Saturday, 31 December 2016

Elsie's Order of the Crocus - 1967

 The Order of the Crocus as explained on the Manitoba Historical Society website -
In June 1967, the Manitoba Centennial Corporation commemorated the 100th anniversary of Canadian Confederation by issuing a ceremonial scroll to 500 selected citizens over the age of 75 years. Each scroll featured a coloured drawing of a prairie crocus and was signed by Premier Duff Roblin, Provincial Secretary Stewart E. McLean, Manitoba Centennial Corporation Chair Maitland Steinkopf, and a local community representative.
Elsie with baby Randy 1960
Elsie Bushby Boulton (1884-1968) was Randy's paternal grandmother and I was pleased to find this certificate and learn that she was one of the 500 Manitobans chosen to receive this award 50 years ago.  She has been described to me as an incredible pioneer woman of bravery and determination and the more I learn about her, I have to agree.  The Order of the Crocus certificate was found among her son Frank's papers and he spoke fondly of her at every opportunity, doing his best to recreate how she spoke with her British accent for me!


Elsie Norah was the fourth child born to James and Patience Bushby in Eastbourne on the south coast of England.  Her father was a carpenter and undertaker and she had 6 siblings that survived infancy. Two of her older brothers emigrated to Canada in 1906 and after the death of her mother, Elsie along with her father and younger sister Gertrude sailed for Canada on September 11, 1913 aboard the SS Ausonia.  Her brother Arthur and his wife Lou were living in Reston where he was a carpenter.  Almost exactly one hundred years ago, Arthur built the Municipal Office that proudly stands on the corner of Third Avenue and Fourth Street today. 

Elsie met local farmer Thomas Boulton and they were married on May 14, 1914.  They raised a family of nine and built a successful farm and community at Kinloss, south of Reston.  This petite lady  not only had her own family to feed, clothe and look after but also extended family members and hired help without all the modern conveniences we take for granted.  In 1967, Elsie was 82 years old and I am glad she was recognized for her contributions to her family, community and adopted country. There are dozens of descendants today who should each proudly carry a little piece of her forward to the next generation.     
Elsie with some of her grandchildren in 1963

Thursday, 15 December 2016

Three More Books

Following up to this post in the summer, here are pictures and details of three more old books found in the Boulton house.  

The first is Titled Future Punishment or Does Death End Probation.  The alternate title is Materialism, Immortality of the Soul, Conditional Immortality Or Annihilationism, Universalism Or Restoration, Optimism Or Eternal Hope, Probation Or Purgatory, quite a mouthful!  Written in 1886 by William Cochrane, it is a compilation of papers written by many famous theologians of the time.  It is a huge book with 528 pages and several drawings as well. Internet research says it is a study of what really happens to those who commit sins on Earth after they die, although I didn't read it myself!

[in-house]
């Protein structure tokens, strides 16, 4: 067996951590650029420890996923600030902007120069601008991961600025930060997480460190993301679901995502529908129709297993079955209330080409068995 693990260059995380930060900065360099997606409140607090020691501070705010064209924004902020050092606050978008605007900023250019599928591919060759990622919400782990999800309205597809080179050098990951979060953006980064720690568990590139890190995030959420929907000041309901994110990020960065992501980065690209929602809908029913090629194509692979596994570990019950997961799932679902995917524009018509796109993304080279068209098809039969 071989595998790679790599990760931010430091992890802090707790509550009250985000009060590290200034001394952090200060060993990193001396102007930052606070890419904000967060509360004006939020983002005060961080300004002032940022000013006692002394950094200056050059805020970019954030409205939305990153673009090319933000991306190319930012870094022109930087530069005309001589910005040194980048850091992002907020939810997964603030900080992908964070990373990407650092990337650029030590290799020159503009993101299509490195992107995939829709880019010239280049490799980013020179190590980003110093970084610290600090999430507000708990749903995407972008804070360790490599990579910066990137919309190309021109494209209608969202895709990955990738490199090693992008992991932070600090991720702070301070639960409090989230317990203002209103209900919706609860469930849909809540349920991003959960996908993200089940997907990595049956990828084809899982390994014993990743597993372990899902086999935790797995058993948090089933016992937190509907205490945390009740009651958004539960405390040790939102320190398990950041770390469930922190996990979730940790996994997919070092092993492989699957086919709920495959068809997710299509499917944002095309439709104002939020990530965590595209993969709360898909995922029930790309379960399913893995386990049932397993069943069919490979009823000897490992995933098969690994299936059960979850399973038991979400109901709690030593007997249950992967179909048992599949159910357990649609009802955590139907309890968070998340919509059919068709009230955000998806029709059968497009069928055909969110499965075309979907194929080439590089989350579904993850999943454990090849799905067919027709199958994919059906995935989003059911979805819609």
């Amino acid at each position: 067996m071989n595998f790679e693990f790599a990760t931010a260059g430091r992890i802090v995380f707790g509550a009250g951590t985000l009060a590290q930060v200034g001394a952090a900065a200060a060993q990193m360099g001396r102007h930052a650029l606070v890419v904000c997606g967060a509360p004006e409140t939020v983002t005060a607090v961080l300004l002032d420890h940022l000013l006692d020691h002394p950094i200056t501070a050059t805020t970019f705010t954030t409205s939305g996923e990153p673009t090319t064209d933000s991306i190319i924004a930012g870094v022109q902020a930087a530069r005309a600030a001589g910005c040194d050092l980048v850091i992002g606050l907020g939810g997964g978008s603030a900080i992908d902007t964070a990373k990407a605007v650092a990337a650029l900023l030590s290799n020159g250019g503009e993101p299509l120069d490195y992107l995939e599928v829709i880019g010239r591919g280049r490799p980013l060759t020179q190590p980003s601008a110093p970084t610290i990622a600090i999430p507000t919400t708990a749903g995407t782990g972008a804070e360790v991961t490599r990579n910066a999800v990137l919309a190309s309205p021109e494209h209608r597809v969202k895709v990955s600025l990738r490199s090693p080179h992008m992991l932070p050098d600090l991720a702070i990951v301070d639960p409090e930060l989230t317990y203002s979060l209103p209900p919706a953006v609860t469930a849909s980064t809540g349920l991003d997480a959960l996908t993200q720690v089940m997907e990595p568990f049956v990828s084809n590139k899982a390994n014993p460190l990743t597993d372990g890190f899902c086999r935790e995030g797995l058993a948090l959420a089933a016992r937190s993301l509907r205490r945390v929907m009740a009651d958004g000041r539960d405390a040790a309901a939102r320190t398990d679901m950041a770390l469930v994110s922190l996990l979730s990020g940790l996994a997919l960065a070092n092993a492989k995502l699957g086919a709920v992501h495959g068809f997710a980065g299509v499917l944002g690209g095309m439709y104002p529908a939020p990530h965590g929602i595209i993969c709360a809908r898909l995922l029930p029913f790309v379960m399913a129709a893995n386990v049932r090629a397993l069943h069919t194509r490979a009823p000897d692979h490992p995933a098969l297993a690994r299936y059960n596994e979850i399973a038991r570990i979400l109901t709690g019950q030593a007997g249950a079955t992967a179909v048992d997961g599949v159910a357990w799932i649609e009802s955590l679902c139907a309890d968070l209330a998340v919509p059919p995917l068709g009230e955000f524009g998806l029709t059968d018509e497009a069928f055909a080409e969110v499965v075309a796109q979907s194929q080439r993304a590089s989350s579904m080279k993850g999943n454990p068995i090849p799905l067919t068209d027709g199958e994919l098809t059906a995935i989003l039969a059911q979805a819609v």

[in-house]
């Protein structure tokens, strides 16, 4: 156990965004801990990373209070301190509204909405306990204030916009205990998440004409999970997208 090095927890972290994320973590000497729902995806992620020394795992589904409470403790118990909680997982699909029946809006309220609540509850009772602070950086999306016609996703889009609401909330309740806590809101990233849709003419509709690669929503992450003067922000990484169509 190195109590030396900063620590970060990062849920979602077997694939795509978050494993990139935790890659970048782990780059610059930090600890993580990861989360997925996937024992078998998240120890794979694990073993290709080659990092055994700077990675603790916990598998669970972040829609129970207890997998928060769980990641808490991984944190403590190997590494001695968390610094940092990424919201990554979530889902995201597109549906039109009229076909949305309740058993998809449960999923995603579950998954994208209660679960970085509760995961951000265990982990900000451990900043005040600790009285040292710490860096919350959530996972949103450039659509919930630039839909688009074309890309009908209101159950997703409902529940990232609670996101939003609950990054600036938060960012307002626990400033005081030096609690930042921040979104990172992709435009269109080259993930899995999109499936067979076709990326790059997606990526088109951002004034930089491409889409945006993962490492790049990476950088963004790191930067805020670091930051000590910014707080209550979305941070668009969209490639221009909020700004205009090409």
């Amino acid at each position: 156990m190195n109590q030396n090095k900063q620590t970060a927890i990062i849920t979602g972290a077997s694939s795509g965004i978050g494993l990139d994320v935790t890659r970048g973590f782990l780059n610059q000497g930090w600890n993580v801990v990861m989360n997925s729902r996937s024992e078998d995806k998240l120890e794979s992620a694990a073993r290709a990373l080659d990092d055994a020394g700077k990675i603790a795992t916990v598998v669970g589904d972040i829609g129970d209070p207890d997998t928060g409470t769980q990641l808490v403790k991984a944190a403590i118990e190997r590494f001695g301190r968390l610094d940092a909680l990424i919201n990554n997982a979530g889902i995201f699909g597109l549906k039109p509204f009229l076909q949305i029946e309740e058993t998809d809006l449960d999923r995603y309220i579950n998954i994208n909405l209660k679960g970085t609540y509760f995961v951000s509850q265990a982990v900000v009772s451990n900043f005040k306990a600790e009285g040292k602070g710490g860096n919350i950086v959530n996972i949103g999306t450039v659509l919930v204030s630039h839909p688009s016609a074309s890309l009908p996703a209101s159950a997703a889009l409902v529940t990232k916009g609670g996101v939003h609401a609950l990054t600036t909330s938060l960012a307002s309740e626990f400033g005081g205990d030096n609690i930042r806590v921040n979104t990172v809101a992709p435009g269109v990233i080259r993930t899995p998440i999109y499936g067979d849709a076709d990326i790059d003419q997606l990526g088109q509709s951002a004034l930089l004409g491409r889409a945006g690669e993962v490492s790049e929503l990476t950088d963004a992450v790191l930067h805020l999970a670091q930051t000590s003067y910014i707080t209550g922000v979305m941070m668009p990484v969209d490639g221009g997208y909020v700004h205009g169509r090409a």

William Cochrane was a Presbyterian clergyman who was hired by the Zion Presbyterian Church in Brantford, Ontario in 1862 but was involved in Mission work in Ontario, Manitoba and B.C. so perhaps that is how his work came into the reading circle of the Boutlons. Cochrane is also well known for his books called the The Canadian Album; Men of Canada, biographies of the men who were influential in Canada's early days. 



It is available as a free ebook on Google Books here in case you are interested in reading it.  The book was reproduced in 2010 and a new copy is available on Amazon here for $30.95.  A few used ones like this are available online too for a wide range of prices, depending on condition. 


Next is the well worn copy of Light on Life's Highway by Wayland Hoyt.  It has a wonderful subtitle as well:
 for the despondent and the cheerful : the tired and the toiling ; the doubting and the believing ; for those under bright skies or grey, containing gems of knowledge and instruction. The most valuable truths and maxim; brightest thoughts from the brightest minds; light on all questions relating to daily life and conduct...embellished with a gallery of superb engravings from world-renowned paintings, executed by the great masters
At 605 pages, it is another hefty book and was published in 1891.  Online book sellers like abebooks have copies in similar condition for $40.00 but of course, they are not sold yet!  Wayland Holt was an American Baptist Minister and Author. 

This book is beautiful! There are so many etchings of so many subjects from Biblical figures and stories to ones showing life in the 19th century to the natural beauty of America... The author draws inspiration from history, his travels in the US and abroad and from daily life and ties it in with religious topics. He also includes a lot of poetry. 
The third book in this post is called Vivilore, the Pathway to Mental and Physical Pefection; The Twentieth Century Book for Every Woman written by Mary Ries Melendy in 1904. The book can be read online here but the 200 illustrations are not included.